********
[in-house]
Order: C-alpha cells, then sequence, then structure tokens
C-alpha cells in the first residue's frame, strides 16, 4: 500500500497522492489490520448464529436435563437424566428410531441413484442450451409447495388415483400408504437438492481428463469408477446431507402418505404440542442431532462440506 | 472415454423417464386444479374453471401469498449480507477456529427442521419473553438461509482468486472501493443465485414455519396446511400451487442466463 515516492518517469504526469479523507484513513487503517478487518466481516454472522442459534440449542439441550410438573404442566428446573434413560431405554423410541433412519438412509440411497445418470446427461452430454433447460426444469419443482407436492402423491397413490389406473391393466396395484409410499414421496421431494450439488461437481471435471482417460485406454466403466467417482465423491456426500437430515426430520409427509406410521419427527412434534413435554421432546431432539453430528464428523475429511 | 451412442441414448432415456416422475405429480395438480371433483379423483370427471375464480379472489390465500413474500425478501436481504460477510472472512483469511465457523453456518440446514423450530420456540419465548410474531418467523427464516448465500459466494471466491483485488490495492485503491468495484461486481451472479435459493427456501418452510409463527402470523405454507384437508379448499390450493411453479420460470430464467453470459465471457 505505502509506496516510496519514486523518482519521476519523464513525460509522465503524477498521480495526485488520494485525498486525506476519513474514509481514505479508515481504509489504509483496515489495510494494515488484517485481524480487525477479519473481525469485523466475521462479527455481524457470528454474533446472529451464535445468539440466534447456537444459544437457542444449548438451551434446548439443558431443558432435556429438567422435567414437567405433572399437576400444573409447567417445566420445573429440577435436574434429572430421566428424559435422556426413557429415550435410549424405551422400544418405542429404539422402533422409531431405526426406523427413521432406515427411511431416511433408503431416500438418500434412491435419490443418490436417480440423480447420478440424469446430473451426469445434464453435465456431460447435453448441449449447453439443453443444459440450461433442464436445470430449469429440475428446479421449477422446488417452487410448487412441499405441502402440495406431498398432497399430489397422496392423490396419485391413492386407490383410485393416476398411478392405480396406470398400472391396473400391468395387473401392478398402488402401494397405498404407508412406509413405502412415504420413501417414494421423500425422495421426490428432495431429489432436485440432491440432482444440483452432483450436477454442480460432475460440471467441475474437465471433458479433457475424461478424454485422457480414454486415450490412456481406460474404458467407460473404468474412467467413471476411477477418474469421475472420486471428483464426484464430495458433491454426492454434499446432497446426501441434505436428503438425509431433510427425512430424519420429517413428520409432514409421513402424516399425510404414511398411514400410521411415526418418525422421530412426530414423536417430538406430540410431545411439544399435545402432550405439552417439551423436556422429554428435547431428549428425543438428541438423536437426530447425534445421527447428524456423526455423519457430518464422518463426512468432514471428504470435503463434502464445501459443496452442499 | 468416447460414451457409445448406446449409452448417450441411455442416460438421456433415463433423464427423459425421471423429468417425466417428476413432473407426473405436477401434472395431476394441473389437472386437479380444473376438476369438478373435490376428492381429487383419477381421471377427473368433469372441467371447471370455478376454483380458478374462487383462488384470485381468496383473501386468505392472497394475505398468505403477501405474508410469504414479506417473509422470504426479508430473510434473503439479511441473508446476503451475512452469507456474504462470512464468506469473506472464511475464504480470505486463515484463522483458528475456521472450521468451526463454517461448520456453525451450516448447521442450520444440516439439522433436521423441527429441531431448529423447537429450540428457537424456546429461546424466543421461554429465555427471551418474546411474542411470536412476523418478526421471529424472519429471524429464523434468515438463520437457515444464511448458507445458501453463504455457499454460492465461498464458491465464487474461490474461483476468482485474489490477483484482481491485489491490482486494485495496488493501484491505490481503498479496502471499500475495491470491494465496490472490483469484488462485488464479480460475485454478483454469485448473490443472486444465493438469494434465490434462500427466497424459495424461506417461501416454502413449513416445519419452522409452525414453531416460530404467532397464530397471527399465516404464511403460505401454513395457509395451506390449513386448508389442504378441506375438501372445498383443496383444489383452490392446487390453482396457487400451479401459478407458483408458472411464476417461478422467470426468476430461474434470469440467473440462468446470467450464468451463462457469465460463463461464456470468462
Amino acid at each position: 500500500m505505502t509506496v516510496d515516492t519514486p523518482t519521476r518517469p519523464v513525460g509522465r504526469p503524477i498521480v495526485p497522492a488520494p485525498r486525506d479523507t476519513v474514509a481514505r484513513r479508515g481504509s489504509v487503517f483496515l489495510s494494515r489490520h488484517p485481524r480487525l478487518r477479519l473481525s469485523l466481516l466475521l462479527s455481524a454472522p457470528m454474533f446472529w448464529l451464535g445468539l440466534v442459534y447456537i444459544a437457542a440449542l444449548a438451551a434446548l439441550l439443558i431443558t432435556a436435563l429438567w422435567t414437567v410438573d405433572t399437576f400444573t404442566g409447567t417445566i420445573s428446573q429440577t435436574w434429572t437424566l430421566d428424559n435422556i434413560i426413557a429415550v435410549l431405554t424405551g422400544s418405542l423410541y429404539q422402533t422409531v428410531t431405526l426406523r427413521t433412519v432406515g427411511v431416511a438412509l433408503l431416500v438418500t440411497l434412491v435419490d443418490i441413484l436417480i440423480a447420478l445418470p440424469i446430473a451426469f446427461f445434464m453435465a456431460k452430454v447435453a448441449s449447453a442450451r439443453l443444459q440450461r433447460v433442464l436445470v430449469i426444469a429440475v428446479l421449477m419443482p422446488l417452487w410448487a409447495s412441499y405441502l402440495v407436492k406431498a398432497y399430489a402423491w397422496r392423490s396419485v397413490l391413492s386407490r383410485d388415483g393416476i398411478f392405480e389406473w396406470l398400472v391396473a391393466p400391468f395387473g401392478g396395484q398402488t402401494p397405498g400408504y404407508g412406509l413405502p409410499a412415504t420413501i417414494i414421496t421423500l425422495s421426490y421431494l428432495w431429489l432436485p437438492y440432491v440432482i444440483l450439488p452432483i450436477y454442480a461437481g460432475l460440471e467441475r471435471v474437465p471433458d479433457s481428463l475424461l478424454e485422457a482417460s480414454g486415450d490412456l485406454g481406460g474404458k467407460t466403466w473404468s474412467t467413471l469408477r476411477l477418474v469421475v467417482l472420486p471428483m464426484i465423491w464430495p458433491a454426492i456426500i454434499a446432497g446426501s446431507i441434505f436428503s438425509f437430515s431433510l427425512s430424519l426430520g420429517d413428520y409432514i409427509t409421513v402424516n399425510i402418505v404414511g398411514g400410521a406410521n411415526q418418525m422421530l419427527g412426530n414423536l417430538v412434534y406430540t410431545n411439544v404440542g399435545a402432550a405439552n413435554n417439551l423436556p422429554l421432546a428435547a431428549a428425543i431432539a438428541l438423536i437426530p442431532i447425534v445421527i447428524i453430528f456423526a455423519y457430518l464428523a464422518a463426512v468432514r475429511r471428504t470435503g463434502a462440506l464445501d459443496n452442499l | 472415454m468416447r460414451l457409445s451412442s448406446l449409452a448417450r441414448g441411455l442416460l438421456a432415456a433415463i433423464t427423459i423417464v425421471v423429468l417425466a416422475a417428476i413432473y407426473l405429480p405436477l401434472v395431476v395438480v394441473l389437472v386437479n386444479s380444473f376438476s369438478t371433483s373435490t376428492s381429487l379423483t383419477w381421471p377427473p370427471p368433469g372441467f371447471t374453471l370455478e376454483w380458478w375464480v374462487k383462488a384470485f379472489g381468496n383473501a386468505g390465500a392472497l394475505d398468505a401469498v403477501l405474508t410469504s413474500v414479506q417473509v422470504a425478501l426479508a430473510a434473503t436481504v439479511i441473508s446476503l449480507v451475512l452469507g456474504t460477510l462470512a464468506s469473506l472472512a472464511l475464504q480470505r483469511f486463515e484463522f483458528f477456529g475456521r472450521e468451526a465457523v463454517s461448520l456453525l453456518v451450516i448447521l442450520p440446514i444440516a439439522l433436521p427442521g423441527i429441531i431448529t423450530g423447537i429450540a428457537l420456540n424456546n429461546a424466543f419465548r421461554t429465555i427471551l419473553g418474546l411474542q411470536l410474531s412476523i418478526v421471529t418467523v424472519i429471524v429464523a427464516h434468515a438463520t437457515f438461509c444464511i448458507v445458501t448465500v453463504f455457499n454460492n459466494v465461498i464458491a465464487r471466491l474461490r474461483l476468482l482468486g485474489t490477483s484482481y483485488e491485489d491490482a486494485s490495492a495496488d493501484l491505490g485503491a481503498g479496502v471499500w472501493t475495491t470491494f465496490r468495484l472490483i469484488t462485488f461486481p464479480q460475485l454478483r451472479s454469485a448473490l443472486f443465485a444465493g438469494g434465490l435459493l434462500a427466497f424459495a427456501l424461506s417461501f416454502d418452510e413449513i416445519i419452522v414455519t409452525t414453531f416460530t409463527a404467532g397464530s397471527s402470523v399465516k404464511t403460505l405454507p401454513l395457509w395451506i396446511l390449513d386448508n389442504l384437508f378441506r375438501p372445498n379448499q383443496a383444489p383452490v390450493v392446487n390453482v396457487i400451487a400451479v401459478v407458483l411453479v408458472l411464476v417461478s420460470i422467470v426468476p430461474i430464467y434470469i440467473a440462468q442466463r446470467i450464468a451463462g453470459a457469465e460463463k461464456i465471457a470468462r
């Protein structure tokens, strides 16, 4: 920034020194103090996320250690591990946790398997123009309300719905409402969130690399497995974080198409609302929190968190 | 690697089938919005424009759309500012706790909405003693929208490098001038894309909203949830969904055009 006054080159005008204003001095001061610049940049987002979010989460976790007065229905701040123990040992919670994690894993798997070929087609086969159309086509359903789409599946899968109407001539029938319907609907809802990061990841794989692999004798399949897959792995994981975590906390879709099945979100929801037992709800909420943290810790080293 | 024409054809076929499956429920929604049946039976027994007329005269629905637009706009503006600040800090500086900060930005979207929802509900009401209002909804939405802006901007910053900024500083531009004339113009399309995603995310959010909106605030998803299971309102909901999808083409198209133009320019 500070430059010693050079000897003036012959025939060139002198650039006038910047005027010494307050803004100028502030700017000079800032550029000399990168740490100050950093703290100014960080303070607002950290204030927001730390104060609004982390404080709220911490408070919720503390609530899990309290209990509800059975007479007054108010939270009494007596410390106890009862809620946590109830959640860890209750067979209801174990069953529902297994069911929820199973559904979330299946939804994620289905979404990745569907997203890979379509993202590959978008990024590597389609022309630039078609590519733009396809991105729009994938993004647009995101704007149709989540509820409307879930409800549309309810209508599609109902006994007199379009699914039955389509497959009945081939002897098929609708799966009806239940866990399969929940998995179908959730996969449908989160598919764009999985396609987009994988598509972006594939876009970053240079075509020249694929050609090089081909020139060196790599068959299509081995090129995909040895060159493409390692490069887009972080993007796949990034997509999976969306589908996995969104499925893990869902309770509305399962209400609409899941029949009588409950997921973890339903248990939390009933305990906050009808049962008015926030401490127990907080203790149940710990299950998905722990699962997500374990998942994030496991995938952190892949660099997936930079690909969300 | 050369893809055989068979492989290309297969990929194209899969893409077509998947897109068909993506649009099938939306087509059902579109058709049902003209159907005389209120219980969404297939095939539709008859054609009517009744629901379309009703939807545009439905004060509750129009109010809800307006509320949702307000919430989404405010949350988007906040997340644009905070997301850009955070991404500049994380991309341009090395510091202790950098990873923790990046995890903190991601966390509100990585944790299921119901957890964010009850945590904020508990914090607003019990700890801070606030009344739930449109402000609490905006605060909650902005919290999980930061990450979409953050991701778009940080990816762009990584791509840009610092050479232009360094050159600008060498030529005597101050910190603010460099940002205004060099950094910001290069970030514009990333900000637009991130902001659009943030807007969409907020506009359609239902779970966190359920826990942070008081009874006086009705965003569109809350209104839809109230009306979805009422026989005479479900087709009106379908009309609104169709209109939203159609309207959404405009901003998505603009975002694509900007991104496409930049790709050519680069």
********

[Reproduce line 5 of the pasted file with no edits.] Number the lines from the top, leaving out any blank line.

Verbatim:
């Protein structure tokens, strides 16, 4: 920034020194103090996320250690591990946790398997123009309300719905409402969130690399497995974080198409609302929190968190 | 690697089938919005424009759309500012706790909405003693929208490098001038894309909203949830969904055009 006054080159005008204003001095001061610049940049987002979010989460976790007065229905701040123990040992919670994690894993798997070929087609086969159309086509359903789409599946899968109407001539029938319907609907809802990061990841794989692999004798399949897959792995994981975590906390879709099945979100929801037992709800909420943290810790080293 | 024409054809076929499956429920929604049946039976027994007329005269629905637009706009503006600040800090500086900060930005979207929802509900009401209002909804939405802006901007910053900024500083531009004339113009399309995603995310959010909106605030998803299971309102909901999808083409198209133009320019 500070430059010693050079000897003036012959025939060139002198650039006038910047005027010494307050803004100028502030700017000079800032550029000399990168740490100050950093703290100014960080303070607002950290204030927001730390104060609004982390404080709220911490408070919720503390609530899990309290209990509800059975007479007054108010939270009494007596410390106890009862809620946590109830959640860890209750067979209801174990069953529902297994069911929820199973559904979330299946939804994620289905979404990745569907997203890979379509993202590959978008990024590597389609022309630039078609590519733009396809991105729009994938993004647009995101704007149709989540509820409307879930409800549309309810209508599609109902006994007199379009699914039955389509497959009945081939002897098929609708799966009806239940866990399969929940998995179908959730996969449908989160598919764009999985396609987009994988598509972006594939876009970053240079075509020249694929050609090089081909020139060196790599068959299509081995090129995909040895060159493409390692490069887009972080993007796949990034997509999976969306589908996995969104499925893990869902309770509305399962209400609409899941029949009588409950997921973890339903248990939390009933305990906050009808049962008015926030401490127990907080203790149940710990299950998905722990699962997500374990998942994030496991995938952190892949660099997936930079690909969300 | 050369893809055989068979492989290309297969990929194209899969893409077509998947897109068909993506649009099938939306087509059902579109058709049902003209159907005389209120219980969404297939095939539709008859054609009517009744629901379309009703939807545009439905004060509750129009109010809800307006509320949702307000919430989404405010949350988007906040997340644009905070997301850009955070991404500049994380991309341009090395510091202790950098990873923790990046995890903190991601966390509100990585944790299921119901957890964010009850945590904020508990914090607003019990700890801070606030009344739930449109402000609490905006605060909650902005919290999980930061990450979409953050991701778009940080990816762009990584791509840009610092050479232009360094050159600008060498030529005597101050910190603010460099940002205004060099950094910001290069970030514009990333900000637009991130902001659009943030807007969409907020506009359609239902779970966190359920826990942070008081009874006086009705965003569109809350209104839809109230009306979805009422026989005479479900087709009106379908009309609104169709209109939203159609309207959404405009901003998505603009975002694509900007991104496409930049790709050519680069």